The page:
The history of Sammy Davis Jr. begins with his recognition as one of the most gifted entertainers to grace our planet. He was an amazing dancer, singer, actor and comedian. He broke through racial barriers, paving the way for people of color everywhere. Davis was a unique talent who more than anything loved to make people happy.
Davis was born in Harlem and raised on the road. His parents, Sammy Davis Sr. and Elvera Sanchez were vaudeville dancers. He debuted at age three when Will Mastin, his father's partner, put him onstage in a show called Struttin' Hannah from Savannah. Thereafter, Sammy became a regular on the chitlin circuit, the string of theaters that played to black audiences in the South and Midwest. Needless to say, Davis had no real childhood: never attending school or playing with other children.
Becoming Mr. Entertainment
With the demise of vaudeville in the 1930s, Davis, his father Sammy Sr., and Will Mastin toured in a 'flash dance' act that combined tap, folk, ballet and gymnastics. Even though he was only five feet, four inches tall and weighed a mere one hundred and twenty pounds, Sammy Davis Jr. was drafted in 1944. He completed basic training four times at Fort Warren in Cheyenne, Wyoming, where for the first time he realized that people hated him because of his race. Sergeant Gene Williams, fortunately, took him under his wing, helping to add a little polish and enabling him to improve his camp show act.
The History of Sammy Davis Jr. Star
After the army, The Will Mastin Trio, as they were now called, played nightclubs from Manhattan to Las Vegas. Davis' big breakthrough happened at Ciros in Los Angeles, where he had the crowd on its knees with his songs and impressions of, among others, Humphrey Bogart and Jerry Lewis. Success followed when Sammy Davis Jr. signed with Decca records and premiered at the Copacabana. Tragically, Davis lost his left eye in a car accident that same year.
|Candy Man||Taps||Laugh-In||Why Me?|
|What Kind of Fool Am I||Ocean's Eleven||The Rifleman||Yes I Can|
The history of Sammy Davis Jr. covered sixty years and an enormous output. He performed in three Broadway shows, many films and numerous television shows. He recorded a wide range of popular music. Davis' last film Tap was a collaboration with the late dancer Gregory Hines.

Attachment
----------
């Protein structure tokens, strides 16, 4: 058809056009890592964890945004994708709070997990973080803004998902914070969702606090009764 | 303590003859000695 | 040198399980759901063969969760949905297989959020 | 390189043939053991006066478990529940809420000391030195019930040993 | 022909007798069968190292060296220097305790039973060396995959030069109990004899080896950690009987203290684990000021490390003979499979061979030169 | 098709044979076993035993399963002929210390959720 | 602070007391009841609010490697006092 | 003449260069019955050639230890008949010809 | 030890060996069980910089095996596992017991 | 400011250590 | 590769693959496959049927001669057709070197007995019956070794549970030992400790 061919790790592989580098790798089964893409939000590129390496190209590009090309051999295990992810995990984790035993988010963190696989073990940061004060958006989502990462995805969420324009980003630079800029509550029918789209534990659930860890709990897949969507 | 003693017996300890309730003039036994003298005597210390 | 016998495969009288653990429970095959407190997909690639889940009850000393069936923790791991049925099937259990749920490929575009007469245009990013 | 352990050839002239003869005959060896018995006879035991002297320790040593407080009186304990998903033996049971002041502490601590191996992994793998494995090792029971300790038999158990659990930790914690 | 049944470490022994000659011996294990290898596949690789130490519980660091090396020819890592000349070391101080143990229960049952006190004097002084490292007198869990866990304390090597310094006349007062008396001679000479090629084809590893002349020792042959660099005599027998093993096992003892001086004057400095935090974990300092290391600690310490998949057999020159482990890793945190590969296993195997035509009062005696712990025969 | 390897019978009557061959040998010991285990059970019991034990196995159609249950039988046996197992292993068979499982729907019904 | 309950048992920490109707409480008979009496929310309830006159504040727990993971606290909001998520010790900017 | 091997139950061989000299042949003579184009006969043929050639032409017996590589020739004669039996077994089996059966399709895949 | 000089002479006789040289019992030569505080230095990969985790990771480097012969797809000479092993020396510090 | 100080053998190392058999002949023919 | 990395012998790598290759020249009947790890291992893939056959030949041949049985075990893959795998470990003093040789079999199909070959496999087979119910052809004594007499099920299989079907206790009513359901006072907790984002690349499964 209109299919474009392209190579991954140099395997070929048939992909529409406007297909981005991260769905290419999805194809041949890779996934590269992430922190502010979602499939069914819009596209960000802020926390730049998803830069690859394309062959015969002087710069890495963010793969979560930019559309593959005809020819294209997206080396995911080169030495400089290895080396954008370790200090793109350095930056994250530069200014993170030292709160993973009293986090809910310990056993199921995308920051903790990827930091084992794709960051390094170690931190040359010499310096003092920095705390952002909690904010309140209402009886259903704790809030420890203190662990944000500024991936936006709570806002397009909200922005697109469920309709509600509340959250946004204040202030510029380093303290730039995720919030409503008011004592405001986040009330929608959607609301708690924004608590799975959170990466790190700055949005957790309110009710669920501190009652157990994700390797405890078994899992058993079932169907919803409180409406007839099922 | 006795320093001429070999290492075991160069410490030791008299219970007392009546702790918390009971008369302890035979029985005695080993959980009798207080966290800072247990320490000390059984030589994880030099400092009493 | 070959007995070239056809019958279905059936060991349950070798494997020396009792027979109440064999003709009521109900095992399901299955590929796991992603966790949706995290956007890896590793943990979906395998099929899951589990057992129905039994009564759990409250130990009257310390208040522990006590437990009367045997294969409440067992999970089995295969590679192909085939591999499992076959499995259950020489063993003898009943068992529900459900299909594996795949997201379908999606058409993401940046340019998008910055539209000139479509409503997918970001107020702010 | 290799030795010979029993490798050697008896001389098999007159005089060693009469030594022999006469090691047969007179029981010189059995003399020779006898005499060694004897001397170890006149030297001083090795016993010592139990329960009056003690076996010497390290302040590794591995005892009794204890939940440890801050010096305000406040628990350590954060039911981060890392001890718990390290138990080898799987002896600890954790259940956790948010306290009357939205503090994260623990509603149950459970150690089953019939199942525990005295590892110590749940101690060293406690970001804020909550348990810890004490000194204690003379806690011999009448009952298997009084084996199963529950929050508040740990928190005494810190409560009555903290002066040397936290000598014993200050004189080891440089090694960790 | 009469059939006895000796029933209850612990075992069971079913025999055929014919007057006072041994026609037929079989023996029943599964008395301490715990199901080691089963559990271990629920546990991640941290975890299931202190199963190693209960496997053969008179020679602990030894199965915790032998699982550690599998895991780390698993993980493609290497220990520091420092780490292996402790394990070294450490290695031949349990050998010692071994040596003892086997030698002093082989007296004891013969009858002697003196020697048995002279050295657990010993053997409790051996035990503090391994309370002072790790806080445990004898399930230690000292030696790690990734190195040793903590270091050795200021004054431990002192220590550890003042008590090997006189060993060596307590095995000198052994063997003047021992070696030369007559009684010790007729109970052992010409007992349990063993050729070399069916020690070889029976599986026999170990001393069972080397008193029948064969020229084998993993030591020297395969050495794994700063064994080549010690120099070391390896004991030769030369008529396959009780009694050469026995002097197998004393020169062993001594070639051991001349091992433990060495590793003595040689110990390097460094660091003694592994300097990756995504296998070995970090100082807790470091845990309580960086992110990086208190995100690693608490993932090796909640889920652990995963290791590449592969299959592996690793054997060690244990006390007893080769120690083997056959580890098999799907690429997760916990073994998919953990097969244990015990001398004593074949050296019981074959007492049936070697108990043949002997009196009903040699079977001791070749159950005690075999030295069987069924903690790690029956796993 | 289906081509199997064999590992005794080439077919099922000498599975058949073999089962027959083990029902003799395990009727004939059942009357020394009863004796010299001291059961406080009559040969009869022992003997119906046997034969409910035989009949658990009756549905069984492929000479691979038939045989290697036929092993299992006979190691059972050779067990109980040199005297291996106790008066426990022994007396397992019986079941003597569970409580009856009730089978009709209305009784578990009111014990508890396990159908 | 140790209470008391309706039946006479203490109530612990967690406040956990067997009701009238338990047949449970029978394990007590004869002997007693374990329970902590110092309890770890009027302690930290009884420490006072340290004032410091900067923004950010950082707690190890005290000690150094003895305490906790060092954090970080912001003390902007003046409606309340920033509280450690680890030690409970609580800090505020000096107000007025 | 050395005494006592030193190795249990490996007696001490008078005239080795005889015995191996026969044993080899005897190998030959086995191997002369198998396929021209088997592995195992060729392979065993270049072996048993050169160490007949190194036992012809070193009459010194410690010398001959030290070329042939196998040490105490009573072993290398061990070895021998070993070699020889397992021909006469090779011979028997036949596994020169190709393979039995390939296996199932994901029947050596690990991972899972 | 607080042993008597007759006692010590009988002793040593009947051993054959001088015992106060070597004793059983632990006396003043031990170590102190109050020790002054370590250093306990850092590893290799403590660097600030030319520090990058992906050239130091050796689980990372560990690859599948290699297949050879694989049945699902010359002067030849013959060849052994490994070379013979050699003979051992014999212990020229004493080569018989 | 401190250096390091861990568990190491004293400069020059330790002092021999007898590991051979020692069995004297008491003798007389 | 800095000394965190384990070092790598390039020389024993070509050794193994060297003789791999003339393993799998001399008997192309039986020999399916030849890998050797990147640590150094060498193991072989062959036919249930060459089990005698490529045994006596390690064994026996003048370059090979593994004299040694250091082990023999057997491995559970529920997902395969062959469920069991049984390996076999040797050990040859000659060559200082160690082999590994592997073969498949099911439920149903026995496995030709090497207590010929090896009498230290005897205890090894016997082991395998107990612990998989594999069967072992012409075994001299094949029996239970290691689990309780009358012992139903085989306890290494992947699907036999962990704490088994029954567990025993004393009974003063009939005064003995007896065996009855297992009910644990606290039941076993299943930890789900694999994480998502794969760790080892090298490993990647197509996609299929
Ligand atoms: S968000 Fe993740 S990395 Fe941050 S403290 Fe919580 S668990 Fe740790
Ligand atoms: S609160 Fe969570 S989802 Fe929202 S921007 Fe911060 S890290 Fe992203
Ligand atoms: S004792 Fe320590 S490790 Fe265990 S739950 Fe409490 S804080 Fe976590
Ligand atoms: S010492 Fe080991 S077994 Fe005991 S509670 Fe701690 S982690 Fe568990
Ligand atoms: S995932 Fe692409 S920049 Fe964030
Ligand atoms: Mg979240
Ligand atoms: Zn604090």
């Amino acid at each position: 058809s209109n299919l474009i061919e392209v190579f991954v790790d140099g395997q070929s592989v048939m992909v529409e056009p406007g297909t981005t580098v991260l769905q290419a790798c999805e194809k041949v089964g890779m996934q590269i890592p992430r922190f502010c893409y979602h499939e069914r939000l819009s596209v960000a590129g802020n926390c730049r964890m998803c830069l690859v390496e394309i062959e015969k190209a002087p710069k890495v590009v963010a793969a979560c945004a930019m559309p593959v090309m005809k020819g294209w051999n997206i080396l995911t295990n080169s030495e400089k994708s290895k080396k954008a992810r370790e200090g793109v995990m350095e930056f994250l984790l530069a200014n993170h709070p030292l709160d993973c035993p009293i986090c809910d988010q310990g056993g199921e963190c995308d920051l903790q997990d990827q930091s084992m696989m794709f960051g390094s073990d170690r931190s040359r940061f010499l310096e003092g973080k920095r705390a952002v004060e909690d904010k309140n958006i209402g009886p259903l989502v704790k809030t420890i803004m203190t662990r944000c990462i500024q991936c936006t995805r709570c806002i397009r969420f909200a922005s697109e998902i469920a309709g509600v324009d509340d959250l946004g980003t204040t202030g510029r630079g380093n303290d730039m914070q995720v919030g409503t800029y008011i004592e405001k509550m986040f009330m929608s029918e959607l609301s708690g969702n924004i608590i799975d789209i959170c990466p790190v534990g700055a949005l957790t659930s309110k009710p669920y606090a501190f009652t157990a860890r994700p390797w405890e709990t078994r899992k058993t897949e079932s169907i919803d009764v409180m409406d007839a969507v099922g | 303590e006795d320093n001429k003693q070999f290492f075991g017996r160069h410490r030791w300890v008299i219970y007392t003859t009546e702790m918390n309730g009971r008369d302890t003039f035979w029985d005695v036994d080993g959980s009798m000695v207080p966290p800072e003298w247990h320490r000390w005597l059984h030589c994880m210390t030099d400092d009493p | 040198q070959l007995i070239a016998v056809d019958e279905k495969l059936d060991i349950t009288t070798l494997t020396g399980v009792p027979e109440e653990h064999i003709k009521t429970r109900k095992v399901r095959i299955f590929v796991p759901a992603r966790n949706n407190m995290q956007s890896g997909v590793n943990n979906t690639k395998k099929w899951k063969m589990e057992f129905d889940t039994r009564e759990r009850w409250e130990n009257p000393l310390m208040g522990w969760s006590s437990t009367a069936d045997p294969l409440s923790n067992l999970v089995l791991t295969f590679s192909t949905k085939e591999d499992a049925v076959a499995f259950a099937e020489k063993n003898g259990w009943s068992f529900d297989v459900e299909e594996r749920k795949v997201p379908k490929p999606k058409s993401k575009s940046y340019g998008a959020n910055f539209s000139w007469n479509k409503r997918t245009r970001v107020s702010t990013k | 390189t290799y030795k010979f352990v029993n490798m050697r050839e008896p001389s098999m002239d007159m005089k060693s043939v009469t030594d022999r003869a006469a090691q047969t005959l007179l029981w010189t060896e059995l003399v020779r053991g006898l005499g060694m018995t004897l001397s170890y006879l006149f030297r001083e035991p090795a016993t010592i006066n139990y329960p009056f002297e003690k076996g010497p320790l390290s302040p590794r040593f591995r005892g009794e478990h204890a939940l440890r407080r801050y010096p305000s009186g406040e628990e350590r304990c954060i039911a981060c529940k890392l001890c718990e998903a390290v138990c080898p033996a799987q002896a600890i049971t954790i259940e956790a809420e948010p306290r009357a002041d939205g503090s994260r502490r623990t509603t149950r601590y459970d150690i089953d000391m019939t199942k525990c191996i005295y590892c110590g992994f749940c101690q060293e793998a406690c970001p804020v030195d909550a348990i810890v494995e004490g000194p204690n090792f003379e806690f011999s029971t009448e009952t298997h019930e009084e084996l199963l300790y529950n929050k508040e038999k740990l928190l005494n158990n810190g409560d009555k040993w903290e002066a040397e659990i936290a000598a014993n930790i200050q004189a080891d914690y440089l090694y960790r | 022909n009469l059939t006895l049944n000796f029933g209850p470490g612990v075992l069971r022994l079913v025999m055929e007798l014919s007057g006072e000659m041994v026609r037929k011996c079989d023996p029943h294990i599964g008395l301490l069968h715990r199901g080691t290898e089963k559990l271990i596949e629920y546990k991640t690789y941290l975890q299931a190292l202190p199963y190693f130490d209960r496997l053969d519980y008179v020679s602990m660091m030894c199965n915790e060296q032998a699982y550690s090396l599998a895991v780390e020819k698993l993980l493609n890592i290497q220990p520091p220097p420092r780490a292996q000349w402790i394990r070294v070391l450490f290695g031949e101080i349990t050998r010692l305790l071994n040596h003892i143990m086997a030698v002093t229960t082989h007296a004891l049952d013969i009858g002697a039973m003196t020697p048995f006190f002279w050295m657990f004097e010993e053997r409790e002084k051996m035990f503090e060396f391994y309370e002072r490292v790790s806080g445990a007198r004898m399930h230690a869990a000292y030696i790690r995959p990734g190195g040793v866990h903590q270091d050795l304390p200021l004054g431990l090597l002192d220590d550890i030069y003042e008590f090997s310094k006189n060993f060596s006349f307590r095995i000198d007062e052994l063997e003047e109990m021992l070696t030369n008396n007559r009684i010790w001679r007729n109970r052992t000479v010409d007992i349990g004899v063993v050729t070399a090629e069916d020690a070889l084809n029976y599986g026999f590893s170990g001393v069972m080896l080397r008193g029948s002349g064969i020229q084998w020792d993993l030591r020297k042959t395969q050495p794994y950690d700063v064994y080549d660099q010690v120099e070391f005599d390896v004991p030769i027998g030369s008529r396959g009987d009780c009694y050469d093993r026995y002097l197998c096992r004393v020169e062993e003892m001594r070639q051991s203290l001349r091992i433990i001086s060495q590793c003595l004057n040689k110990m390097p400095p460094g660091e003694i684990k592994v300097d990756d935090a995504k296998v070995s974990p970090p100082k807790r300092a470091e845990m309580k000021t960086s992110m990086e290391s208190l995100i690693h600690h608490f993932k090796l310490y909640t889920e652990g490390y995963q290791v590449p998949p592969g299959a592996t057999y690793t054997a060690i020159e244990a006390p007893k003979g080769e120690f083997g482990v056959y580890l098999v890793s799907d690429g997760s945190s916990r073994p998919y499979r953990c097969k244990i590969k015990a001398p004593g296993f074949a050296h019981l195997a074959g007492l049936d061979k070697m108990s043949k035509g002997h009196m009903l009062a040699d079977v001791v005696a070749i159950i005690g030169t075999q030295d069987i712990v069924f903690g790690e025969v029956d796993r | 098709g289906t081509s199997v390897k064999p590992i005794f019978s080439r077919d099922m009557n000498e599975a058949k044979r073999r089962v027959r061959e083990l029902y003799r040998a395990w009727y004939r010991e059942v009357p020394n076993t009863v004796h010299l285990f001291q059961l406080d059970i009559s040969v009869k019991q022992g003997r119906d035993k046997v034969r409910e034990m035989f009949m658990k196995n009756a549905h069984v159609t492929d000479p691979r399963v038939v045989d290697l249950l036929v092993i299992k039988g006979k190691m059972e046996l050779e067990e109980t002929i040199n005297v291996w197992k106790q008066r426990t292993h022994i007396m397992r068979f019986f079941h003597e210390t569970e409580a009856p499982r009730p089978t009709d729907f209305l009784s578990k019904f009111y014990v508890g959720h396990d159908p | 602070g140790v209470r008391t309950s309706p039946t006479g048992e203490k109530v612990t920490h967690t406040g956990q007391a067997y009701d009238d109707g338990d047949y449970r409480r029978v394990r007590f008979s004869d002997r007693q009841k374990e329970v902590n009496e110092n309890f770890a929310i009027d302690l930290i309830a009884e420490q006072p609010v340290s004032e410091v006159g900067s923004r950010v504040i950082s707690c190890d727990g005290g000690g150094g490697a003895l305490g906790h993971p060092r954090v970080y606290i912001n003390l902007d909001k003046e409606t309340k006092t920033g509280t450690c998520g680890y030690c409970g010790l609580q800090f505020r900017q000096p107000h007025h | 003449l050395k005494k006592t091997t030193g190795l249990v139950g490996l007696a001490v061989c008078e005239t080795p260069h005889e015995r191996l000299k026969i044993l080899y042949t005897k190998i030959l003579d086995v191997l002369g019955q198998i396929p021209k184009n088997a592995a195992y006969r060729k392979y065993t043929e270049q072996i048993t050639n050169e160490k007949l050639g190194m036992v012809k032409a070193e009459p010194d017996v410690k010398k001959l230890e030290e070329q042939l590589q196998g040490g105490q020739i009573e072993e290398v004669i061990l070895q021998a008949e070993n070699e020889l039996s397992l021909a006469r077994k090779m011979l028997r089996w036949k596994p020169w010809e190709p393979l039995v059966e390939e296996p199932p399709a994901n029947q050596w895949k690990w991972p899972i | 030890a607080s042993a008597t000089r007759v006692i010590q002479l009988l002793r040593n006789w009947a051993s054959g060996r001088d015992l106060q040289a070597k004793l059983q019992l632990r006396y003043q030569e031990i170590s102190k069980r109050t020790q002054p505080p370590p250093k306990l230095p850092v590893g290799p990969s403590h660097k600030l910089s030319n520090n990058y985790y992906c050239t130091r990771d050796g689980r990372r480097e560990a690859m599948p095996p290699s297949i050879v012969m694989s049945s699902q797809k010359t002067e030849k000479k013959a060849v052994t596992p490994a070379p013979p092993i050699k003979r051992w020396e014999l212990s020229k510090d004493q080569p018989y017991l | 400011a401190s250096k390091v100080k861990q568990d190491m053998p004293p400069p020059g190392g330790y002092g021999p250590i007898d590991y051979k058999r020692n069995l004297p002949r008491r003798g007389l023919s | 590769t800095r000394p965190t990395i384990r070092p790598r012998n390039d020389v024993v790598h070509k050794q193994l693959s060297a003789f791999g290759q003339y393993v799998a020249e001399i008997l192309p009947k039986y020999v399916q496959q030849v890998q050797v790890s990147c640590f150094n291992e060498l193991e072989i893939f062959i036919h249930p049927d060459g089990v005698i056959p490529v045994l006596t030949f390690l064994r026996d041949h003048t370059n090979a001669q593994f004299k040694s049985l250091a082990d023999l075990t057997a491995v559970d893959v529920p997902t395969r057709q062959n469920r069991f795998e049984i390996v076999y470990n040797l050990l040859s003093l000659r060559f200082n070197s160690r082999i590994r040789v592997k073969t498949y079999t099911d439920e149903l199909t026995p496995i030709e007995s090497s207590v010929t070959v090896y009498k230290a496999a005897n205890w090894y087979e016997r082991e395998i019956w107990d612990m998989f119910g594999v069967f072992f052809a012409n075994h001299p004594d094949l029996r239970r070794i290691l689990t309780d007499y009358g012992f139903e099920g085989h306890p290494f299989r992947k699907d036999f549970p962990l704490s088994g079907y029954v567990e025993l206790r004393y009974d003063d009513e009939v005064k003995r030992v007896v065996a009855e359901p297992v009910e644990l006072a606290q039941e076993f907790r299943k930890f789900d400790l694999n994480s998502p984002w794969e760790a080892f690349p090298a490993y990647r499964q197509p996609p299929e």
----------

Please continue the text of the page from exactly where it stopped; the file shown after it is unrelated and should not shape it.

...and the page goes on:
The Rat Pack
Davis' charter membership in Frank Sinatra's 'Rat Pack' came at a higher cost than for the other members. He was always reminded of his race by his nickname of 'Smokey'. At their Sands Hotel performances, he was often the butt of ethnic jokes. Once, in a Sands hotel steam room, all the robes for the Pack were white, except for Sammy's, which was black. Even his role in Ocean's Eleven was subservient: he was the garbage collector. Nonetheless, it was always profitable. Sammy, Frank Sinatra and Dean Martin did a sold out Together Again tour in 1987, with Liza Minnelli replacing Martin later.
Loves and Marriage
Davis' personal life was never easy. He had grown up on the road, without any model of how to be a husband or father. Although he called himself ugly, his charisma attracted women.
One famous love affair, with actress Kim Novak took a dangerous turn, when studio chief, Harry Cohn made it clear via the LA gangster Mickey Cohen that Davis would suffer serious bodily harm if it didn't end.
After announcing his engagement to Swedish actress May Britt in 1960, Sammy was threatened and later booed at the Democratic National Convention. John F. Kennedy un-invited him to his inauguration. He and Britt had one daughter, Tracey and later adopted two sons Mark and Jeff. Sammy was not a family man, however, and was divorced eight years later. He married Altovise Davis in 1970.
Beyond the Swingin' Sixties
Davis continued to work until the end of his life. The history of Sammy Davis Jr. comes to a close with his death from throat cancer on May 16, 1990 at the age of 64. He remains a legendary figure, loved and respected by millions.